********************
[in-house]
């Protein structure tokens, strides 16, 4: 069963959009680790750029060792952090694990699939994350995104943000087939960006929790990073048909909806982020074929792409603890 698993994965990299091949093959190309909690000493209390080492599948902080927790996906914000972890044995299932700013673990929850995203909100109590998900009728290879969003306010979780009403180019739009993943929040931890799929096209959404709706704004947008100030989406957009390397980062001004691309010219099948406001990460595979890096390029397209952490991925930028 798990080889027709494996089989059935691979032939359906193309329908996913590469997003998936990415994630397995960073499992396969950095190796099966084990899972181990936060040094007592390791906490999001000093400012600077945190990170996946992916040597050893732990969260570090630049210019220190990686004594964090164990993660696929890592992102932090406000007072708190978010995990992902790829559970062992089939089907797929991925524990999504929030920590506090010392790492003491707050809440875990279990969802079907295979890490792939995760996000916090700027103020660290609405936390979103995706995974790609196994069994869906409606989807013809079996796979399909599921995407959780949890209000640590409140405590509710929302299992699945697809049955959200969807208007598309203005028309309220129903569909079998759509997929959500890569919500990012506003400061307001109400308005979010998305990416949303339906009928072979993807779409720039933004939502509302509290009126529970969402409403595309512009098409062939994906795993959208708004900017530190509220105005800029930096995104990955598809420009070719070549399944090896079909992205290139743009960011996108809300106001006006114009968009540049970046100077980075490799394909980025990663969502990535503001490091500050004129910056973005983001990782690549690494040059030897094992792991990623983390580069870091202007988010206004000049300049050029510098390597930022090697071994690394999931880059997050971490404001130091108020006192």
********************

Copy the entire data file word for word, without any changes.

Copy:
[in-house]
């Protein structure tokens, strides 16, 4: 069963959009680790750029060792952090694990699939994350995104943000087939960006929790990073048909909806982020074929792409603890 698993994965990299091949093959190309909690000493209390080492599948902080927790996906914000972890044995299932700013673990929850995203909100109590998900009728290879969003306010979780009403180019739009993943929040931890799929096209959404709706704004947008100030989406957009390397980062001004691309010219099948406001990460595979890096390029397209952490991925930028 798990080889027709494996089989059935691979032939359906193309329908996913590469997003998936990415994630397995960073499992396969950095190796099966084990899972181990936060040094007592390791906490999001000093400012600077945190990170996946992916040597050893732990969260570090630049210019220190990686004594964090164990993660696929890592992102932090406000007072708190978010995990992902790829559970062992089939089907797929991925524990999504929030920590506090010392790492003491707050809440875990279990969802079907295979890490792939995760996000916090700027103020660290609405936390979103995706995974790609196994069994869906409606989807013809079996796979399909599921995407959780949890209000640590409140405590509710929302299992699945697809049955959200969807208007598309203005028309309220129903569909079998759509997929959500890569919500990012506003400061307001109400308005979010998305990416949303339906009928072979993807779409720039933004939502509302509290009126529970969402409403595309512009098409062939994906795993959208708004900017530190509220105005800029930096995104990955598809420009070719070549399944090896079909992205290139743009960011996108809300106001006006114009968009540049970046100077980075490799394909980025990663969502990535503001490091500050004129910056973005983001990782690549690494040059030897094992792991990623983390580069870091202007988010206004000049300049050029510098390597930022090697071994690394999931880059997050971490404001130091108020006192």